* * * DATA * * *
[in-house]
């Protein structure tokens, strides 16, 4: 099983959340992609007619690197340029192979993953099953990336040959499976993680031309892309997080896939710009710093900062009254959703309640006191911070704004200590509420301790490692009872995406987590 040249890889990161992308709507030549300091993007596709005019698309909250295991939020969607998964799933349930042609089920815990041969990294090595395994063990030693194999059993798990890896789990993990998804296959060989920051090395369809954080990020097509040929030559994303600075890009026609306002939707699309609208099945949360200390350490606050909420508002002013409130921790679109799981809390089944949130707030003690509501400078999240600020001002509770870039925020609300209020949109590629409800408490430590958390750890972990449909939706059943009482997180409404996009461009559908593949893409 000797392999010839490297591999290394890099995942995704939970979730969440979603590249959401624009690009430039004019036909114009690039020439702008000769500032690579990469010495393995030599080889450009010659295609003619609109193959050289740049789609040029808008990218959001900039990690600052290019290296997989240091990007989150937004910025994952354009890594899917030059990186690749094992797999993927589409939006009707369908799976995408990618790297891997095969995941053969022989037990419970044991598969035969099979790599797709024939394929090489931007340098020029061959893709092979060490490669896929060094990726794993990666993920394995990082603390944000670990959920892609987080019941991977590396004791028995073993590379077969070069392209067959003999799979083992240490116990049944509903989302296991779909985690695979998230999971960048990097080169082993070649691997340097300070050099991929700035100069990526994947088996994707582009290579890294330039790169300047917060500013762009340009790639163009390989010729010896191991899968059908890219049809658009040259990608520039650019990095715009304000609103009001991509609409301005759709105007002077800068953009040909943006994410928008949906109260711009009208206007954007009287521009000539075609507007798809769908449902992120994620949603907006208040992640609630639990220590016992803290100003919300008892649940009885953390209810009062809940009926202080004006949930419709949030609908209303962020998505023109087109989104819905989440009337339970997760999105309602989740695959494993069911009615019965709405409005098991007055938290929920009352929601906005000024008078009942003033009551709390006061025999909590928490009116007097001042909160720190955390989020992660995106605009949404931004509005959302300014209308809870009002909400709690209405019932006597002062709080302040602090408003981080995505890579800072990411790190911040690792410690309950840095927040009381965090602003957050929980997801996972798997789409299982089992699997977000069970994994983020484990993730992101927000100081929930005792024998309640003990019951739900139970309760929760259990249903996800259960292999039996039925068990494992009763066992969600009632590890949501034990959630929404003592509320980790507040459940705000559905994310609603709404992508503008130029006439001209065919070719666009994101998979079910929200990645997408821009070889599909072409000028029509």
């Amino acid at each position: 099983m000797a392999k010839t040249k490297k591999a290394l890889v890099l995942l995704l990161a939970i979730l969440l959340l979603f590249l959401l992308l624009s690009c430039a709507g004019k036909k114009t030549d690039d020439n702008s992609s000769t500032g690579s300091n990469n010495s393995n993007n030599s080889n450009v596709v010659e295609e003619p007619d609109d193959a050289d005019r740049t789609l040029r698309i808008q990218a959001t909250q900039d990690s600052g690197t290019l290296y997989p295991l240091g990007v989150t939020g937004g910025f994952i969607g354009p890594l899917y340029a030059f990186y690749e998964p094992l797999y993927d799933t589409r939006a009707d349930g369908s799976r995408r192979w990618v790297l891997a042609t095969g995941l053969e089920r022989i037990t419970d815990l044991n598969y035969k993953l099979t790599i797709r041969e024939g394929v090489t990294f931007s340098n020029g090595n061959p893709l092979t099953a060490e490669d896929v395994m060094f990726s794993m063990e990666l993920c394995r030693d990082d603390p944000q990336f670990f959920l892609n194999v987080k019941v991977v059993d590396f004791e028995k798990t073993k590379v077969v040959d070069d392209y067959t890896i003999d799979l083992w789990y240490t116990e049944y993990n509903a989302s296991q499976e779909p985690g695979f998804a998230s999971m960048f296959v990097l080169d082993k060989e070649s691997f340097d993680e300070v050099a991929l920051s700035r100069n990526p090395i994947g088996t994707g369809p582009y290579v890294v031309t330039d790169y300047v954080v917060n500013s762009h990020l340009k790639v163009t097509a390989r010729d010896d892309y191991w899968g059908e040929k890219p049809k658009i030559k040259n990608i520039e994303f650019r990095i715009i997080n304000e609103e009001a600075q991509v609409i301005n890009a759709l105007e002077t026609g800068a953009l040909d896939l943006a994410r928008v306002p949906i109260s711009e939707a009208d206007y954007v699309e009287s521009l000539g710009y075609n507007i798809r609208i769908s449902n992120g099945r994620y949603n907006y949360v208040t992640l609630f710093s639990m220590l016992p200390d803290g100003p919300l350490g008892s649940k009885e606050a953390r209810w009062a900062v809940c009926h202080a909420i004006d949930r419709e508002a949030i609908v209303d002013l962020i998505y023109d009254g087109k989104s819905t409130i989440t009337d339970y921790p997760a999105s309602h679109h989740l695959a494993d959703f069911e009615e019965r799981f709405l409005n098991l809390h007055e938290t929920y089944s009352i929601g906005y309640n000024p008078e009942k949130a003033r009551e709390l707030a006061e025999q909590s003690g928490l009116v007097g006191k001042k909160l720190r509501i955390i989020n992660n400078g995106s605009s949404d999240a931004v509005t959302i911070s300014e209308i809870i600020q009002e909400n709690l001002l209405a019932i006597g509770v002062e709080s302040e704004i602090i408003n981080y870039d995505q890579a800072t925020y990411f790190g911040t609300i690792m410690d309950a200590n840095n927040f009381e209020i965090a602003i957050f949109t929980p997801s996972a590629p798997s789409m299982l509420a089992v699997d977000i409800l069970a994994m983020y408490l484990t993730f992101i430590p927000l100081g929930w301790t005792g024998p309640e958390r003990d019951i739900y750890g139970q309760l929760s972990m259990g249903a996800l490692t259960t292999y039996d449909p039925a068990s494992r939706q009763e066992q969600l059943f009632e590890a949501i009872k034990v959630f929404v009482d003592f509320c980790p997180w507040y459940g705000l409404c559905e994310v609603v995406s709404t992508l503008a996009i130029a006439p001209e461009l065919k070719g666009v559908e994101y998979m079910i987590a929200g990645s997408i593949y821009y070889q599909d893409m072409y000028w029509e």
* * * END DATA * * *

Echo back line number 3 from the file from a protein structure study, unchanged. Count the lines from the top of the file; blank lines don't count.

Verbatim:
């Amino acid at each position: 099983m000797a392999k010839t040249k490297k591999a290394l890889v890099l995942l995704l990161a939970i979730l969440l959340l979603f590249l959401l992308l624009s690009c430039a709507g004019k036909k114009t030549d690039d020439n702008s992609s000769t500032g690579s300091n990469n010495s393995n993007n030599s080889n450009v596709v010659e295609e003619p007619d609109d193959a050289d005019r740049t789609l040029r698309i808008q990218a959001t909250q900039d990690s600052g690197t290019l290296y997989p295991l240091g990007v989150t939020g937004g910025f994952i969607g354009p890594l899917y340029a030059f990186y690749e998964p094992l797999y993927d799933t589409r939006a009707d349930g369908s799976r995408r192979w990618v790297l891997a042609t095969g995941l053969e089920r022989i037990t419970d815990l044991n598969y035969k993953l099979t790599i797709r041969e024939g394929v090489t990294f931007s340098n020029g090595n061959p893709l092979t099953a060490e490669d896929v395994m060094f990726s794993m063990e990666l993920c394995r030693d990082d603390p944000q990336f670990f959920l892609n194999v987080k019941v991977v059993d590396f004791e028995k798990t073993k590379v077969v040959d070069d392209y067959t890896i003999d799979l083992w789990y240490t116990e049944y993990n509903a989302s296991q499976e779909p985690g695979f998804a998230s999971m960048f296959v990097l080169d082993k060989e070649s691997f340097d993680e300070v050099a991929l920051s700035r100069n990526p090395i994947g088996t994707g369809p582009y290579v890294v031309t330039d790169y300047v954080v917060n500013s762009h990020l340009k790639v163009t097509a390989r010729d010896d892309y191991w899968g059908e040929k890219p049809k658009i030559k040259n990608i520039e994303f650019r990095i715009i997080n304000e609103e009001a600075q991509v609409i301005n890009a759709l105007e002077t026609g800068a953009l040909d896939l943006a994410r928008v306002p949906i109260s711009e939707a009208d206007y954007v699309e009287s521009l000539g710009y075609n507007i798809r609208i769908s449902n992120g099945r994620y949603n907006y949360v208040t992640l609630f710093s639990m220590l016992p200390d803290g100003p919300l350490g008892s649940k009885e606050a953390r209810w009062a900062v809940c009926h202080a909420i004006d949930r419709e508002a949030i609908v209303d002013l962020i998505y023109d009254g087109k989104s819905t409130i989440t009337d339970y921790p997760a999105s309602h679109h989740l695959a494993d959703f069911e009615e019965r799981f709405l409005n098991l809390h007055e938290t929920y089944s009352i929601g906005y309640n000024p008078e009942k949130a003033r009551e709390l707030a006061e025999q909590s003690g928490l009116v007097g006191k001042k909160l720190r509501i955390i989020n992660n400078g995106s605009s949404d999240a931004v509005t959302i911070s300014e209308i809870i600020q009002e909400n709690l001002l209405a019932i006597g509770v002062e709080s302040e704004i602090i408003n981080y870039d995505q890579a800072t925020y990411f790190g911040t609300i690792m410690d309950a200590n840095n927040f009381e209020i965090a602003i957050f949109t929980p997801s996972a590629p798997s789409m299982l509420a089992v699997d977000i409800l069970a994994m983020y408490l484990t993730f992101i430590p927000l100081g929930w301790t005792g024998p309640e958390r003990d019951i739900y750890g139970q309760l929760s972990m259990g249903a996800l490692t259960t292999y039996d449909p039925a068990s494992r939706q009763e066992q969600l059943f009632e590890a949501i009872k034990v959630f929404v009482d003592f509320c980790p997180w507040y459940g705000l409404c559905e994310v609603v995406s709404t992508l503008a996009i130029a006439p001209e461009l065919k070719g666009v559908e994101y998979m079910i987590a929200g990645s997408i593949y821009y070889q599909d893409m072409y000028w029509e």